“…The work was always interesting and varied. Now we know how to build a fence and, of course, how to process garlic. We learned a lot about alternative gardening/farming and we are really grateful for that…”
(A word of advice: if you choose a host that runs educational projects, be sure to ask about any costs entailed with attending a Permaculture Design Certificate or other official course. Even if the dates of a PDC coincide with your visit, attendance on the course may not be considered to be part of a Workaway exchange.)
…and the new
The Workaway host list is inspiring in part because it features so many new initiatives and start up self-
sufficient and environmentally sustainable communities. Hosts, like this indigenous community in the Amazon or this farm in Costa Rica, offer opportunities to join new projects for a few weeks or longer.
Several international communities using permaculture in their gardens appear in the host list, as well as new eco-villages incorporating permaculture design principles in the structure of their community.
If you want to be involved in the contagious atmosphere of the early stages of a new project you could try one of several that seem to be springing up simultaneously in Portugal, where the seeds of permaculture appear to be sprouting far and wide.
Want to get away from it all and really immerse yourself in the world of self-sufficiency? There are Workaway hosts in very rural areas with large properties, using permaculture to support mixed farming practices. Learn to care for chooks or sheep, help with harvest, discover the pleasure of eating what you produce, find out how life is lived off-grid – and how life might look post-peak oil – with hosts like this one in Chile, on 250 hectares of land. The sense of self-sustainability and community living in the nature makes you wonder whether you actually need anything from the city.
…and the small
Permaculture places great value on small interventions, and many of the hosts on Workaway are starting small veggie gardens based on permaculture principles, or working out how to become more self sufficient and independent on smaller plots of land, and in some very interesting parts of the world!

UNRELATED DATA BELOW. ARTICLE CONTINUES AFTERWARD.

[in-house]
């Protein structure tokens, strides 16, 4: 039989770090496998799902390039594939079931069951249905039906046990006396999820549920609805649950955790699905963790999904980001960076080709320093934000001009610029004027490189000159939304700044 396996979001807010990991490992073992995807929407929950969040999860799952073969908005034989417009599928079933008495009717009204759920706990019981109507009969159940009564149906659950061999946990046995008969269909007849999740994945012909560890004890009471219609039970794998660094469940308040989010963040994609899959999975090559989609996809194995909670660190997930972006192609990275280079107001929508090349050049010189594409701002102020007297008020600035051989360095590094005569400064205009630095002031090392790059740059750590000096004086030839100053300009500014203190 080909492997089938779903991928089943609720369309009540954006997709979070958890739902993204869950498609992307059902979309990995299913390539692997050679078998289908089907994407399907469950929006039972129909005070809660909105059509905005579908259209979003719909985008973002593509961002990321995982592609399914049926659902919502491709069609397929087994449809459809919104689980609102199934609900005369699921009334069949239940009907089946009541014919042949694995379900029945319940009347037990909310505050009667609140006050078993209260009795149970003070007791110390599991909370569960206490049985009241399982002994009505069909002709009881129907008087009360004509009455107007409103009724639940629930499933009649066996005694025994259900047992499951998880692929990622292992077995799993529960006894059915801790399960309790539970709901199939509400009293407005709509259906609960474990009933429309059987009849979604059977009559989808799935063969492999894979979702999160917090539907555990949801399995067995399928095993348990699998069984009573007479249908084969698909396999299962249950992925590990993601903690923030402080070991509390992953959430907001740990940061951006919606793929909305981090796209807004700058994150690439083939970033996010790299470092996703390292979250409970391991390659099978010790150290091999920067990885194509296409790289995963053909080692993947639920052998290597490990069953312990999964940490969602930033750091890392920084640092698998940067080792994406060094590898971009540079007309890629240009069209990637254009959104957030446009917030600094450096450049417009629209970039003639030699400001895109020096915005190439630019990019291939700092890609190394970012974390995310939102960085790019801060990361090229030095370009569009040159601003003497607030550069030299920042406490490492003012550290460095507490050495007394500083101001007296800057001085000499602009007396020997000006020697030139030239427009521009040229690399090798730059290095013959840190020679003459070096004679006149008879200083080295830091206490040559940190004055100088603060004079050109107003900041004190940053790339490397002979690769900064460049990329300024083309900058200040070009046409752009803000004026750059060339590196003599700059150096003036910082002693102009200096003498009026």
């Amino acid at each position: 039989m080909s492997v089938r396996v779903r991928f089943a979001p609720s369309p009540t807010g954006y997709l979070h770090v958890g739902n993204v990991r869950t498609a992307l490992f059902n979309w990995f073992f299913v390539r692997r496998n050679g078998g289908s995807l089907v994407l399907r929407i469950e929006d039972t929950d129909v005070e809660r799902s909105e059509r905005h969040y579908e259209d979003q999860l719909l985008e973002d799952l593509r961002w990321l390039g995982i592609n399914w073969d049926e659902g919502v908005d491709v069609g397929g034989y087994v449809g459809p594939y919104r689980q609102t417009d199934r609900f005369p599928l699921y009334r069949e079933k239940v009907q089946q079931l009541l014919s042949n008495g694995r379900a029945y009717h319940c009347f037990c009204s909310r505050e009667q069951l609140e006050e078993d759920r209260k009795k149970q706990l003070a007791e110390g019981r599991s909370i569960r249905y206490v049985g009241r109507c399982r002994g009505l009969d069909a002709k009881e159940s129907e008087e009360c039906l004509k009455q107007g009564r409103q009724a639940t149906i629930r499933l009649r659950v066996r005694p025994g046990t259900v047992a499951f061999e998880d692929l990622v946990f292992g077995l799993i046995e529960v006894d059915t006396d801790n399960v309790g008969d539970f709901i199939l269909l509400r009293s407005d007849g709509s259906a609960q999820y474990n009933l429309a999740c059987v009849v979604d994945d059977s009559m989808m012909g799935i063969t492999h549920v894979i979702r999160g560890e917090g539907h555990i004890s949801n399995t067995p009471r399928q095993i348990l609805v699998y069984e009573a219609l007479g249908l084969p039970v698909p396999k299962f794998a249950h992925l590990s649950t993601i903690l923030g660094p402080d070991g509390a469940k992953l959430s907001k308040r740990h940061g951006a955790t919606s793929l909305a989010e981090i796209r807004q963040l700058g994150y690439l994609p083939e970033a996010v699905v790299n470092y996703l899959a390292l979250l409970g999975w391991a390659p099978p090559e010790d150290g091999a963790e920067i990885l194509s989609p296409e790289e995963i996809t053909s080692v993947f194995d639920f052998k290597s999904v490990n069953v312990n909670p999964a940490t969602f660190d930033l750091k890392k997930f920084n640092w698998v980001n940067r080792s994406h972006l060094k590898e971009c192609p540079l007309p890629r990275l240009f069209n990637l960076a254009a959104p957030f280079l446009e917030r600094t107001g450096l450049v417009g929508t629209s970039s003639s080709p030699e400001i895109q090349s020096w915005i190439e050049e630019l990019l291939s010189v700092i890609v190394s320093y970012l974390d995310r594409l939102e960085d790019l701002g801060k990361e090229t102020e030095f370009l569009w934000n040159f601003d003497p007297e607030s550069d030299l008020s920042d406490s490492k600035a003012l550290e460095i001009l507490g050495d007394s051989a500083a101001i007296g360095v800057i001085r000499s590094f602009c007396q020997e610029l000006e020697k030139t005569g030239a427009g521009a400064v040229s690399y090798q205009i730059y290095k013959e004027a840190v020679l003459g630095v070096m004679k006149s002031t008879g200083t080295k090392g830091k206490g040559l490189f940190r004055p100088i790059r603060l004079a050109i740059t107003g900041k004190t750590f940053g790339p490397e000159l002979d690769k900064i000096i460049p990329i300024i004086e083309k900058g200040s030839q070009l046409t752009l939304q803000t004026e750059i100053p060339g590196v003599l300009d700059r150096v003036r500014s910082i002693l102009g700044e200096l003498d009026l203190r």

Combine some hands on learning about permaculture with visits to the Ecuador mountains or fruit farm in Thailand in Thailand. With an extra pair of helping hands micro-projects can make great advances and it’s a fantastic opportunity for you to really see the difference your volunteering can make.
Permaculture principles are applied wherever people are found. Nowadays many permaculture courses are offered in urban or semi-urban areas, and permaculture principles are put into practice on terraces and balconies, in small yards, and in community gardens.
Workaway hosts include people who have joined their neighbours to create suburban homesteads, like this host in the USA with a tiny backyard flock of laying hens, honey bees, and approximately 2800 square feet of garden space in eastern Pennsylvania: as well as families who are working to retrofit their suburban homes in more sustainable ways, like this one just outside of London in the UK who is keen to improve their kitchen garden according to principles of permaculture.
You will also find dedicated urban projects offering an alternative lifestyle to city dwellers, such as this organisation aiming to promote self-sufficiency in Belgium, apparently one of the most urbanised places in the world, with more than 50% concrete.
In the next part of this post about permaculture, we’ll discuss what you might learn and the volunteering work you should expect to be doing.